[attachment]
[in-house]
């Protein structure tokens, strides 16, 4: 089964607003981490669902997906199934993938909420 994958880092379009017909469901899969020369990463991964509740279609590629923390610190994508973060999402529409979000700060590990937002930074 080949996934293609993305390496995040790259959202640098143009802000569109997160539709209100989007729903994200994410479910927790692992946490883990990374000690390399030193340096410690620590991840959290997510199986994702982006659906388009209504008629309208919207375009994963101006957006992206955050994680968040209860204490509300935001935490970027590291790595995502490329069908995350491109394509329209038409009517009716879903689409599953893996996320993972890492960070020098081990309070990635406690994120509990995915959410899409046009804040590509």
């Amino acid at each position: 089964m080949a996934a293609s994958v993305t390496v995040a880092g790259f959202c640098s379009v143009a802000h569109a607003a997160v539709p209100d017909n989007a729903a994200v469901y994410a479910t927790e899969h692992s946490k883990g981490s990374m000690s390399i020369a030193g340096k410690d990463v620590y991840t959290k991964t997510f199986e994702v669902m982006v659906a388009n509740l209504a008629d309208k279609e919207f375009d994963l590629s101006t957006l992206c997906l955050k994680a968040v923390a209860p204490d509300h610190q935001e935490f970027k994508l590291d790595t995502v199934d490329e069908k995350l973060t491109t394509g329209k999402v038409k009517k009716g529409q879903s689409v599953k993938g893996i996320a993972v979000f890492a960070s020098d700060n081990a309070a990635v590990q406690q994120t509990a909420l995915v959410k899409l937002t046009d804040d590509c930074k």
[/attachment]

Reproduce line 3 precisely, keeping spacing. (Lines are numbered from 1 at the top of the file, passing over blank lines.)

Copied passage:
């Amino acid at each position: 089964m080949a996934a293609s994958v993305t390496v995040a880092g790259f959202c640098s379009v143009a802000h569109a607003a997160v539709p209100d017909n989007a729903a994200v469901y994410a479910t927790e899969h692992s946490k883990g981490s990374m000690s390399i020369a030193g340096k410690d990463v620590y991840t959290k991964t997510f199986e994702v669902m982006v659906a388009n509740l209504a008629d309208k279609e919207f375009d994963l590629s101006t957006l992206c997906l955050k994680a968040v923390a209860p204490d509300h610190q935001e935490f970027k994508l590291d790595t995502v199934d490329e069908k995350l973060t491109t394509g329209k999402v038409k009517k009716g529409q879903s689409v599953k993938g893996i996320a993972v979000f890492a960070s020098d700060n081990a309070a990635v590990q406690q994120t509990a909420l995915v959410k899409l937002t046009d804040d590509c930074k």